Google can remotely bypass the passcode of at least 74% of Android devices
Google can reset phones running older versions of Android and locked with a pattern lock
In a document prepared by the New York District Attorney’s Office, they have disclosed that Google has the ability to bypass device passcode of devices running older versions of Android if it is compelled by a court order, but only if they are locked using a pattern. However, devices running a newer version of Android can use full disk encryption on which the remote reset doesn’t work.
Looking at the impact of full disk encryption on access for law enforcement, the document points out that phones and tablets running Android software released prior to Android 5.0 are vulnerable to resetting. Even though this doesn’t apply to all Android devices, it still encompasses a large portion – affecting all devices running anything lower than Android 5.0 (roughly 74%).
“Forensic examiners are able to bypass passcodes on some of those devices using a variety of forensic techniques. For some other types of Android devices, Google can reset the passcodes when served with a search warrant and an order instructing them to assist law enforcement to extract data from the device. This process can be done by Google remotely and allows forensic examiners to view the contents of a device.”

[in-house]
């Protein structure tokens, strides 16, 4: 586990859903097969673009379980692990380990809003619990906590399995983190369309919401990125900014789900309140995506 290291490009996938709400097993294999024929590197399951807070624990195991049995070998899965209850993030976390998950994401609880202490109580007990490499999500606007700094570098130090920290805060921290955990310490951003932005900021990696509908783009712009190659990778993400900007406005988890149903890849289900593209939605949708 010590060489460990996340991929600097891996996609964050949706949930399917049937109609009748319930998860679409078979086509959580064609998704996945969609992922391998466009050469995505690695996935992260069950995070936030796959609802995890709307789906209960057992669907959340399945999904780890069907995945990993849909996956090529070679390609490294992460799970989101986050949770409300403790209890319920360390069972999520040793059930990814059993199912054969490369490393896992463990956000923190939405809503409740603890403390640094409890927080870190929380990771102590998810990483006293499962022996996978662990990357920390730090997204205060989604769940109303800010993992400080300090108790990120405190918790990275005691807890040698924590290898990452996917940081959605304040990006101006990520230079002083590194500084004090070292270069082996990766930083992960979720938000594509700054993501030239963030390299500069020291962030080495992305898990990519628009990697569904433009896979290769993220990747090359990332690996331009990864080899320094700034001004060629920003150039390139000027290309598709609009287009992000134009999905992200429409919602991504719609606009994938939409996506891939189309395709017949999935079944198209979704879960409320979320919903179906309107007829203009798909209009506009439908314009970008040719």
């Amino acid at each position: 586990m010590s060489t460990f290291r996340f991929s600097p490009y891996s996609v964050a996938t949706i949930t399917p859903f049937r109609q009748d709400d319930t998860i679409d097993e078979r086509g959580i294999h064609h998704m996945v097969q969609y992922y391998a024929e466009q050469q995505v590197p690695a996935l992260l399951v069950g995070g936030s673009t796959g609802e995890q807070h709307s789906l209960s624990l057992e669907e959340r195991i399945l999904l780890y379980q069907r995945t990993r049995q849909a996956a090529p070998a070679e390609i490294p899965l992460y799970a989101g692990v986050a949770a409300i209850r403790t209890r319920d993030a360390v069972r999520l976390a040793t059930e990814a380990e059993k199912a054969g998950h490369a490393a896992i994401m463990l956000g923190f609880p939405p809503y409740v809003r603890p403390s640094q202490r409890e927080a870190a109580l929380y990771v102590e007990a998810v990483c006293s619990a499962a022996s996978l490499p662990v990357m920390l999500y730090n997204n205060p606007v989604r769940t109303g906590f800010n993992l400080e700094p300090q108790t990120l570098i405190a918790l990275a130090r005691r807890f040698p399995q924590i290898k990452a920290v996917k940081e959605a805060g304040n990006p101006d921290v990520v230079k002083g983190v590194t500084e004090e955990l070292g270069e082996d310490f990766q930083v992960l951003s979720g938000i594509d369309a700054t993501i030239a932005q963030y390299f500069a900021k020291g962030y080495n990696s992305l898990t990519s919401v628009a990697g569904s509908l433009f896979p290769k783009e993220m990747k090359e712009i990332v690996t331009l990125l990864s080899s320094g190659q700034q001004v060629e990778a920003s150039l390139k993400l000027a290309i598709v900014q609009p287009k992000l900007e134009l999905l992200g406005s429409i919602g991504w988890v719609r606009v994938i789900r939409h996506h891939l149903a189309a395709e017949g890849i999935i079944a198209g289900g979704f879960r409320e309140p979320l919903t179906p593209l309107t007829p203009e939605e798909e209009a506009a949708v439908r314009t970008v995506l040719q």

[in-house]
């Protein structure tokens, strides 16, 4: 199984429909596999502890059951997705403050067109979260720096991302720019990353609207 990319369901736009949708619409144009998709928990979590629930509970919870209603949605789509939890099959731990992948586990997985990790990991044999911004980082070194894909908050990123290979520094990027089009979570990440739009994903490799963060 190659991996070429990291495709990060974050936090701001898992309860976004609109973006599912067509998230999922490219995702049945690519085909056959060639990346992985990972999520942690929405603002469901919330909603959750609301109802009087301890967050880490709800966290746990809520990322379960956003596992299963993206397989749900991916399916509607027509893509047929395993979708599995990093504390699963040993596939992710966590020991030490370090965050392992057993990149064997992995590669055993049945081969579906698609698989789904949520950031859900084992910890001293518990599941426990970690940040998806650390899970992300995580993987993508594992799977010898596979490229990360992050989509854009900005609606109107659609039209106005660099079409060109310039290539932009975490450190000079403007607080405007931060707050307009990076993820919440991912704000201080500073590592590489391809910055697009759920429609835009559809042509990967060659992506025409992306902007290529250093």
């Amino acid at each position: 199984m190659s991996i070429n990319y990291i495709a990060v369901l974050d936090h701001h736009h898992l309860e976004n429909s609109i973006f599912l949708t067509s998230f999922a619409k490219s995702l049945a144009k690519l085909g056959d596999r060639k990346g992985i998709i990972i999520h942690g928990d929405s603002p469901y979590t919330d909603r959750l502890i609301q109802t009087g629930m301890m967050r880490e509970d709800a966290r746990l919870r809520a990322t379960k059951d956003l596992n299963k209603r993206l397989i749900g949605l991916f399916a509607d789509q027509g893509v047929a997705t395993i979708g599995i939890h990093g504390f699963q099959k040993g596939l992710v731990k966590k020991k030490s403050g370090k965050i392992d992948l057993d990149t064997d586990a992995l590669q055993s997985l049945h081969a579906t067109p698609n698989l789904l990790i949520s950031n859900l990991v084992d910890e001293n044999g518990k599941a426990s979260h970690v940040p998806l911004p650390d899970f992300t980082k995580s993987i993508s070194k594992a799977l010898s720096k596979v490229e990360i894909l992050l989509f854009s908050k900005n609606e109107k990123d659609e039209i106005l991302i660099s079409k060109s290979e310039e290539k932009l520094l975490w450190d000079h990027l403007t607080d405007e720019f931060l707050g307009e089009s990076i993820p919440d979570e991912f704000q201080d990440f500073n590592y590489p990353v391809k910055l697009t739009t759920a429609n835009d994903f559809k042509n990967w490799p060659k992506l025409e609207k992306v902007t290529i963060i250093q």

According to the Android Developer Dashboard, 74.1 percent of devices are still using a version of Android that can be remotely reset at any time. Even though users need to keep in mind to turn on the disk encryption setting. This way investigators can gain access to data on the device.
The Manhattan District Attorney’s Office expects this to go up since Android 6.0 Marshmallow comes with encryption enabled by default.
Google can’t remotely reset phones secured with a PIN or passcode, meaning the number of affected devices could be lower.
A post from Google’s Adrian Ludwig attempted to clarify the situation.
He said: ‘Google has no ability to facilitate unlocking any device that has been protected with a PIN, Password, or fingerprint.
‘This is the case whether or not the device is encrypted, and for all versions of Android.
‘Google also does not have any mechanism to facilitate access to devices that have been encrypted (whether encrypted by the user, as has been available since Android 3.0 for all Android devices, or encrypted by default, as has been available since Android 5.0 on select devices).
‘There are some devicesthat have been configured to use a “pattern” to unlock. Until Android L, “pattern” unlock did provide a recovery option with the Google account.
‘This recovery feature was discontinued with Android L.
‘Also, the lost pattern recovery feature never applied to PIN or Password so if you are on an earlier model device and don’t want to use the pattern recovery feature, you can switch to a PIN or Password and it will be disabled.’
However, using a ‘variety of forensic techniques’, the forensic examiners are able to bypass passcodes on devices insists the reports.
Meanwhile, iPhone users are likely safe, as any device using iOS 8 or higher can’t have its passcode bypassed by Apple, even if the company receives a warrant. Also, the full disk encryption is enabled by default.
To enable full disk encryption on newer devices, Android users can go to ‘security’ or ‘storage’ sections of the settings, though it does vary by manufacturer. It will slow your hardware down a little, though.